HC Deb 12 June 1947 vol 438 cc1336-8
52. Mr. Skinnard

asked the Chancellor of the Exchequer how many candidates entered for the Open Reconstruction Competition for the clerical class of the Civil Service in November, 1946, and how many were successful; what were the comparable figures for the limited competition for minor and manipulative grades of the Post Office in December, 1946; and what were the passmarks required for Sections 1 and 3 and Section 2 in each examination.

The Financial Secretary to the Treasury (Mr. Glenvil Hall)

As the answer contains a number of figures, I will, with permission, circulate it in the OFFICIAL REPORT.

Mr. Skinnard

Is my right hon. Friend aware of the discontent among members of the minor and manipulative grades of the Post Office, at what they consider to be unfair discrimination against themselves in these two examinations?

Mr. Glenvil Hall

They should not have that feeling, because they have a chance of entering for the open competition, as well as the restricted competition. We must keep our promise to the ex-Service men who enter for the other one, and who have certain prior rights.

Mr. W. R. Williams

Can my right hon. Friend answer the last part of the Question, about the passmarks?

Mr. Glenvil Hall

The passmarks were: Section 1: Civilian, 400; Service, 355; Section 2: 400 in each case. Section 3: Service, 355. For the limited competition the passmarks are higher, because Service candidates are not entering. The pass-marks are: Section 1: 435. Section 2: 465. Section 3: 435.

Captain John Crowder

Can the right hon. Gentleman tell us the percentage of failures, because my information is that it is over 50 per cent.?

Mr. Glenvil Hall

That is true of the limited competition. The number of candidates entering was 5,645, and only 751 passed.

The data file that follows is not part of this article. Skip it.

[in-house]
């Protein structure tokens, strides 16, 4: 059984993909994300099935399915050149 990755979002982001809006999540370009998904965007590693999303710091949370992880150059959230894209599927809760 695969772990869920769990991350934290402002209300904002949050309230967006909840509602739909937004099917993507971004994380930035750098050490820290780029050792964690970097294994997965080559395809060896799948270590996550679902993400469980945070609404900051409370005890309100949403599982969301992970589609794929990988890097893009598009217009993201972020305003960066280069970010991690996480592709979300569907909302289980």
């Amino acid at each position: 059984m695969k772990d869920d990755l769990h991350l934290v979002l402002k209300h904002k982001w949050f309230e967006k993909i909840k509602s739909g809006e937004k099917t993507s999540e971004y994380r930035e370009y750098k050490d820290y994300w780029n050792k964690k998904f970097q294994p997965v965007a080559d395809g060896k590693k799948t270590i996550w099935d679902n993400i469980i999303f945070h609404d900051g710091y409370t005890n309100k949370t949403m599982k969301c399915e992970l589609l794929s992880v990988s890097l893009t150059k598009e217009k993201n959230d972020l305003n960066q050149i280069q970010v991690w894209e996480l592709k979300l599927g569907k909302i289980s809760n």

Mr. James Callaghan

Can my right hon. Friend say whether the number of candidates who present themselves, for the open competition and their quality, are sufficiently good to preserve the standards in the Civil Service?

Mr. Glenvil Hall

An examination is set to give a standard which, we hope, will give us the kind of candidate we want.

Mr. W. R. Williams

In view of the high standard demanded in the Civil Service, will my right hon. Friend discuss this matter further with the Civil Service Commissions, because there is a great deal of dissatisfaction?

Mr. Glenvil Hall

I realise that. These people have the chance of entering for the open competition, as well as the rather harder limited competition.

Mr. W. J. Brown

Is it not the case that the proportion of vacancies in the clerical grade, which are allocated to be filled from various sources of recruitment, is agreed by the National Whitley Council for the Civil Service, which is representative of both sides?

Mr. Glenvil Hall

That is so, and not only by the Whitley Council, but also by this House.

Following is the information:

Number of candidates entered, 7,521. Number successful, 3,826.
Section I. Section II. Section III.
Civilian 400 400
Service 355 400 355

Number of candidates entered 5,645. Number successful, 751.
Section I. Section II. Section III.
Passmark 435 465 435